The main thing to remember when you take cuttings is that the cut must have a chance to dry and callous, overnight at least, or even up to about a month is fine.
I’ve had them make pink roots in the open air if they don’t get planted.
When I take cuttings, I try and get a small offshoot, or a miniature plant that forms on the stem of an older plant.
These root quickly and soon grow into a good sized plant that you can use in crafts. I also simply plant them right into a mirror frame, topiary or address box where they can root in place.
If small offshoots are hard to find most succulents of the Echeveria and related types will root from a single leaf. I routinely take off the bottom few leaves and put them right on the surface of the mother plants soil to root. Then I know which variety they are for future reference. I call this method ‘propagating for
insurance’ as if the mother plant doesn’t do well, in most cases I’ll have a few new ones to take her place.
I also ruthlessly behead the succulents. I’ll take off the top part (which is usually the nicest part) of all my Echeveria and other rosette forming succulents so that they will grow lots – sometimes over 20 – new offshoots. In a few months, they are ready to cut off with a sharp razor or my bonsai scissors to propagate.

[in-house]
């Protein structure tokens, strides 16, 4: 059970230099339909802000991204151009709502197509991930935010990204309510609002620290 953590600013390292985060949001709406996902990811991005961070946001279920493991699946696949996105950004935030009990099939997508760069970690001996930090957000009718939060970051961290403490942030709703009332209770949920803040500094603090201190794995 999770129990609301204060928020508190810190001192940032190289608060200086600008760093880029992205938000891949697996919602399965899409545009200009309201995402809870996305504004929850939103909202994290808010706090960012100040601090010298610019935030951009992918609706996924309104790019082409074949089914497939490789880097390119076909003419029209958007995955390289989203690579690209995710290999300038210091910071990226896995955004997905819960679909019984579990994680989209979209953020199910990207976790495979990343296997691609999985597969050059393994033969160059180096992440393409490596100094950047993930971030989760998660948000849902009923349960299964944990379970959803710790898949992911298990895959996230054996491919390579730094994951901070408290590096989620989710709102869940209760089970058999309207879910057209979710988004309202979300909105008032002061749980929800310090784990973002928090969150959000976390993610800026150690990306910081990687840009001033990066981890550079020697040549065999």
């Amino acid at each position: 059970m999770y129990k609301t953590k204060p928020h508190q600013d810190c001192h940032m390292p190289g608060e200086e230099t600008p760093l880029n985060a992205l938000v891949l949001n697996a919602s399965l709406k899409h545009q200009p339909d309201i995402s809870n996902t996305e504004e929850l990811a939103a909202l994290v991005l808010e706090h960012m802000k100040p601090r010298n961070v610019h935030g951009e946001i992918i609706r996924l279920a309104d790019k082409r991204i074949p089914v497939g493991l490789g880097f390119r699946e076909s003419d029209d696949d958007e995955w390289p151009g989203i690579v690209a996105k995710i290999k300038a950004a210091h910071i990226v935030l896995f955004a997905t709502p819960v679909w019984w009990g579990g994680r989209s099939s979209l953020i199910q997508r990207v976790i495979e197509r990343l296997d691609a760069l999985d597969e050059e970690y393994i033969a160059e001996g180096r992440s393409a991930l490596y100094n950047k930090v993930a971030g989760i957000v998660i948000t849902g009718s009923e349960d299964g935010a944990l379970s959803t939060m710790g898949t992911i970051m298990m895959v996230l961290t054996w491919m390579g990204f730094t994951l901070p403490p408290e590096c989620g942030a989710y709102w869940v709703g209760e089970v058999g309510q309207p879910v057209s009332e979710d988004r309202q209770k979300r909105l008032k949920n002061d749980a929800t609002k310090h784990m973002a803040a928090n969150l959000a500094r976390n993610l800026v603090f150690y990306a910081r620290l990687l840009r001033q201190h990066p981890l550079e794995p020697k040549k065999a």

My new technique that I’m using for most of the succulent plant propagation that I do is to put the unrooted bits right on the surface of dry Sunshine Mix #4 in an open flat, rather than potting them into 2” pots which is how I used to do it. They root quickly, and tend to do better with more root run, and as well as protecting each other they are much easier to water as the Sunshine mix has a water retaining polymer to help soak up the water.
|I sell some of these succulent plants mail order and ship them bare root – saving on the environmental cost of a pot (which the customer may just pitch in the garbage), plus the shipping cost is lower too – a win/win situation.|